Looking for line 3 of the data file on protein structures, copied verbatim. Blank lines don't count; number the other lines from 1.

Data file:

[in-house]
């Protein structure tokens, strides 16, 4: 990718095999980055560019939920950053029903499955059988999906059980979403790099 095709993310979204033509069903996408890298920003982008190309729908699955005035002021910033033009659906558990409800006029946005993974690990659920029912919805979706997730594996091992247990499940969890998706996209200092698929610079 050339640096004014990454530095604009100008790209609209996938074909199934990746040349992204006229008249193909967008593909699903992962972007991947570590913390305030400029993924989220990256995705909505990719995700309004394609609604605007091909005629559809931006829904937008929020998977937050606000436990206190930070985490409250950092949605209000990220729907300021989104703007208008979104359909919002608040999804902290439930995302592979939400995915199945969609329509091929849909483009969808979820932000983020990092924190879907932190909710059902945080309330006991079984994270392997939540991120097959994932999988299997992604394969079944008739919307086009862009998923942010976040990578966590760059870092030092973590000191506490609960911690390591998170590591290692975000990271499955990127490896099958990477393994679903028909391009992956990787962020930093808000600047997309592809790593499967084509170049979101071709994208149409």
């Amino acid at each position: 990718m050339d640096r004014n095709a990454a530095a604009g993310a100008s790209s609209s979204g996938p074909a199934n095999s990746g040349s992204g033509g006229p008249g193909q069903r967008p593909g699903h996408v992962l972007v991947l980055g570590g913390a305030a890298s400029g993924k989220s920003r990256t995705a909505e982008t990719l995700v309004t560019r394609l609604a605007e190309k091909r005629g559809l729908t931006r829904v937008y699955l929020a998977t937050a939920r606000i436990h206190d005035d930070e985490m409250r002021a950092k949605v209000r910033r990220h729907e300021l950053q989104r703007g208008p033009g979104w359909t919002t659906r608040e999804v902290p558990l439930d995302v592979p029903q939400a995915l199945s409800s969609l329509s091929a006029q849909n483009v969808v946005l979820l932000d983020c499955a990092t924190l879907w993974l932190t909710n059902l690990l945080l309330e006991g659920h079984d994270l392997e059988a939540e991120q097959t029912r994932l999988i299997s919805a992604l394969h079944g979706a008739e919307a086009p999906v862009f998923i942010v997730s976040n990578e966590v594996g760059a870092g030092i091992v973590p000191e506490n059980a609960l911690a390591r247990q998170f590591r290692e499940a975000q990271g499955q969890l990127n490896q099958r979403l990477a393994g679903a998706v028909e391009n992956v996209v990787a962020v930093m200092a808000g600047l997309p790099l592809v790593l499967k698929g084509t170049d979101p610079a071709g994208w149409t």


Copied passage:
């Amino acid at each position: 990718m050339d640096r004014n095709a990454a530095a604009g993310a100008s790209s609209s979204g996938p074909a199934n095999s990746g040349s992204g033509g006229p008249g193909q069903r967008p593909g699903h996408v992962l972007v991947l980055g570590g913390a305030a890298s400029g993924k989220s920003r990256t995705a909505e982008t990719l995700v309004t560019r394609l609604a605007e190309k091909r005629g559809l729908t931006r829904v937008y699955l929020a998977t937050a939920r606000i436990h206190d005035d930070e985490m409250r002021a950092k949605v209000r910033r990220h729907e300021l950053q989104r703007g208008p033009g979104w359909t919002t659906r608040e999804v902290p558990l439930d995302v592979p029903q939400a995915l199945s409800s969609l329509s091929a006029q849909n483009v969808v946005l979820l932000d983020c499955a990092t924190l879907w993974l932190t909710n059902l690990l945080l309330e006991g659920h079984d994270l392997e059988a939540e991120q097959t029912r994932l999988i299997s919805a992604l394969h079944g979706a008739e919307a086009p999906v862009f998923i942010v997730s976040n990578e966590v594996g760059a870092g030092i091992v973590p000191e506490n059980a609960l911690a390591r247990q998170f590591r290692e499940a975000q990271g499955q969890l990127n490896q099958r979403l990477a393994g679903a998706v028909e391009n992956v996209v990787a962020v930093m200092a808000g600047l997309p790099l592809v790593l499967k698929g084509t170049d979101p610079a071709g994208w149409t």